Most people have no idea what to think when they hear the term “scientific animation.” It’s easy to assume the only place where it might be useful would be in documentaries or e-textbooks, but there is an entire secret world of incredible artwork if you know where to look.
Investors, doctors, scientists, and students are the regular audience of medical 3D animations. While medical 3D animations are a valuable resource for investors, doctors, scientists, and students, there is an opportunity to increase their exposure to the wider public. This particular audience needs them from a purely practical sense, not appreciating the aesthetic. However, whenever these illustrations become popular outside the medical field, the scientific animation industry receives a well-deserved boost, essential to inspire the next generation of scientific animators to enter the field and help it to continue to evolve.
Cameron Slayden, CEO of Microverse Studios, is renowned as a leader in the scientific animation industry. Cameron and his team have developed Hollywood-quality animations for the medical industry’s most advanced and cutting-edge biotech and pharmaceutical companies. Cameron has a vision for the medical animation profession; he wants the public to recognize this art form and make people realize it is a separate genre of filmmaking.
The art of scientific animation demands a distinct set of skills that involves a harmonious blend of scientific understanding and artistic creativity. Microverse produces molecular and cellular animation for various clients, many of them highly confidential. Every time a biotech company develops a new technology, they have to explain how it works either to investors or to the users of the technology.
Pharmaceutical companies need to explain to doctors how their drugs function within the body. Every one of these stories inherently contains dizzying scientific complexity that must be carefully curated. It’s critical that the animators have a strong scientific background in order to produce accurate work.
For instance, most people don’t know that blood vessels in the liver look completely different than they do in other parts of the body (they’re full of holes through which the liver cells reach long tentacles to enhance their surface area). Most people don’t know that DNA only twists in one direction (bottom left to top right, like threads on a screw). They don’t know what siRNA is, how it works, or what it can be used for. To tell the kind of stories that are Microverse Studios’ specialty, the animators not only need to know these things already, but they need to be able to do the research to make sure that every tissue, every cell, every molecule, is accurate. Only then can they understand their clients’ novel scientific breakthroughs in context and portray them accurately and with the kind of cinematic flair that has won Microverse Studios so many awards.
Notwithstanding the lack of public awareness of scientific animation, Cameron Slayden, CEO of Microverse Studios, has proposed a promising solution. Specifically, he suggests the application of a narrative structure to medical animation as a means of rendering medical illustrations more accessible to lay audiences. In his own words, “The idea that commercial fiction story structure can be applied to scientific communication has been largely ignored in our industry, and that’s something I’ve targeted in my talks and articles.”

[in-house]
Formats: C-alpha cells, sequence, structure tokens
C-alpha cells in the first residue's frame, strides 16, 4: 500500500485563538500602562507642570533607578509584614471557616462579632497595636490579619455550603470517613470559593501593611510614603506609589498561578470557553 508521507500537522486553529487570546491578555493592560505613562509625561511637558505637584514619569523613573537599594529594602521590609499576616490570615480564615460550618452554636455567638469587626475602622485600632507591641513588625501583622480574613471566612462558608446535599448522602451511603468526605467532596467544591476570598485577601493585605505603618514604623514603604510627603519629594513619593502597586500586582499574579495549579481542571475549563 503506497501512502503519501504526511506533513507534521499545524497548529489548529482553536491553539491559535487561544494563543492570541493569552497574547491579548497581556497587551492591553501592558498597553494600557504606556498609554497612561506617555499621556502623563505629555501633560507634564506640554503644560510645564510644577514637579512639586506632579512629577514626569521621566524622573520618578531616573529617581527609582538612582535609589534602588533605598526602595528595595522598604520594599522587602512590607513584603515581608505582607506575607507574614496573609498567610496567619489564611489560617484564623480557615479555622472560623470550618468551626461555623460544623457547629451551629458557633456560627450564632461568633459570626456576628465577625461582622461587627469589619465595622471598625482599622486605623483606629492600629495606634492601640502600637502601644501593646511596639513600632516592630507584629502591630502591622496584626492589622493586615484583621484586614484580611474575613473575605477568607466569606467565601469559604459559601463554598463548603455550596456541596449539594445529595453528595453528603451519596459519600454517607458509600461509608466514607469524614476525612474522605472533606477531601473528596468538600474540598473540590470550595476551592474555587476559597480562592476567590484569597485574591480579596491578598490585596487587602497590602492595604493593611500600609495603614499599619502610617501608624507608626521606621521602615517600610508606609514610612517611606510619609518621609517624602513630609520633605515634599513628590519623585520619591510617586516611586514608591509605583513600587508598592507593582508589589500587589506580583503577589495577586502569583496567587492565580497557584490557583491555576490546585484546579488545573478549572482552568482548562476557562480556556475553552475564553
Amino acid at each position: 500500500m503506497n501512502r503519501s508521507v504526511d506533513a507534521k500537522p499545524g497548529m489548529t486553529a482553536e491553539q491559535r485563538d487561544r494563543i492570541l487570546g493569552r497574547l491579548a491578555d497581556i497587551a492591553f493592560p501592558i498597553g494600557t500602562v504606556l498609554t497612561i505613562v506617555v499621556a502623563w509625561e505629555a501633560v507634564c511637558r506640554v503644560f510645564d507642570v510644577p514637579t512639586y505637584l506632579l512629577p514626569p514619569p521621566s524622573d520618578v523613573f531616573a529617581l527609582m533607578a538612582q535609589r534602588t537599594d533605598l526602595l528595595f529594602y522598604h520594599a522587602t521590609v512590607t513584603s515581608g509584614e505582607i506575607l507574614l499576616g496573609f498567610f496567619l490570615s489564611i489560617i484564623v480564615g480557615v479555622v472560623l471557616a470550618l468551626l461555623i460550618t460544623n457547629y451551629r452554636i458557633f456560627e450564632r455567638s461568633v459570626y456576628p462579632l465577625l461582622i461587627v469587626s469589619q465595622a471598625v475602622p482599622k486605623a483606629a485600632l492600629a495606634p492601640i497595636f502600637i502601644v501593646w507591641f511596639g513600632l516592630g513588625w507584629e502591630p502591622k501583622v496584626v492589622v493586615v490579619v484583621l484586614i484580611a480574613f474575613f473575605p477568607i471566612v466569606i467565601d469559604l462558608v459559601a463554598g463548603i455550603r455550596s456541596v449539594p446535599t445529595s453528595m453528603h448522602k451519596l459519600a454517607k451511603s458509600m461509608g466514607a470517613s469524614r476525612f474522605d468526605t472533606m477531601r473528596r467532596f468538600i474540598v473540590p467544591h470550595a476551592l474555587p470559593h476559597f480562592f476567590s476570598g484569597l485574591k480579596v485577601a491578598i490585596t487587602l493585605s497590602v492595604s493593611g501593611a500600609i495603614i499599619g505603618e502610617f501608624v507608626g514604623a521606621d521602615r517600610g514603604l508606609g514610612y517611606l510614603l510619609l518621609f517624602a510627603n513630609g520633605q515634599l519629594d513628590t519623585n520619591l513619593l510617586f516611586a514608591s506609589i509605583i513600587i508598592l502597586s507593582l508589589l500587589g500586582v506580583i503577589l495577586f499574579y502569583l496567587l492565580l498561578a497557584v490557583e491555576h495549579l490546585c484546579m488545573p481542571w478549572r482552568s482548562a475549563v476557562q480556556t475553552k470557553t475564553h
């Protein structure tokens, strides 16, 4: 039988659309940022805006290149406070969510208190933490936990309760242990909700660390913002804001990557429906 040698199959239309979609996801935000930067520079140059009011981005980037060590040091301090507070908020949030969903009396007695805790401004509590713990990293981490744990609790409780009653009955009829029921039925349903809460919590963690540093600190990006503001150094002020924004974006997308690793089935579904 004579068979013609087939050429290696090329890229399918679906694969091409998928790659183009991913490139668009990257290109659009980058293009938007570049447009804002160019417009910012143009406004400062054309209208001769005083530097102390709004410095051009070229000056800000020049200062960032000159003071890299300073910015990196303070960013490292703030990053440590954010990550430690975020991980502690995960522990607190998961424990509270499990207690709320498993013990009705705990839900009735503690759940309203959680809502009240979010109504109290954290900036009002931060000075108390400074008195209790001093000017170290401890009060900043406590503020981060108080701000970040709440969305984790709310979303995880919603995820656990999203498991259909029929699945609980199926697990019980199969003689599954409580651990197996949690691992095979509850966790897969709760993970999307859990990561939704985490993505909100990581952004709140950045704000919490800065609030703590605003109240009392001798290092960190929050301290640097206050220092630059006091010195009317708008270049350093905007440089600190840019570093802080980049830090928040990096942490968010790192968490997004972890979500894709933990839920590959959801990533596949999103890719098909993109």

Cameron drives this transformation by leveraging his innovative approach, extensive 22-year experience, and passion for the scientific animation field. Under his leadership, the talented animators of Microverse Studios are harnessing the power of social media to give the wider public a taste of biotech 3D illustrations.
For instance, Microverse Studios has produced animations depicting free radicals reacting with DNA, genetically modified yeast cells releasing therapeutic molecules, and animation of progressive joint damage. However, this is just the tip of the iceberg of what Microverse Studios does.
Scientific animation possesses practical value while also representing a distinct category of fine art that warrants greater public recognition. The field possesses its own unique aesthetic that merits appreciation, encompassing a vast collection of museum-quality artwork within scientific communication that has yet to be widely observed.
“When it comes to communicating science, the most important thing is efficiency in the learning process,” says Slayden. He’s one of those people that prefers to stand and moves his hands a lot when he talks. “Detail in the visuals gives the audience context, which keeps them oriented and makes the story easier to absorb. A gorgeous aesthetic captivates the senses and creates an emotional experience for the audience, even if it’s a subtle one. Cognitive science has shown us that emotion plays a huge part in learning, so we take advantage of that when we’re putting together our imagery. Again, it’s all about efficiency. If we can get an audience to learn in two minutes what would have been a five-minute read or a ten-minute conversation, then that’s a win.”
Cameron strives to reshape the scientific animation industry by creating a moving experience for his audiences. He aims to attract the public’s attention and influence them to acknowledge the beauty, intricacy, and scope of this profession. “I want to inspire kids to grow up and be scientific artists,” says Cameron.
From mechanisms of action and disease to agricultural and medical device animation, Microverse Studios has produced impeccable art in all subfields of biosciences. Visit Microverse Studios to view the incredible exhibition of microcosmic wonders you never knew existed!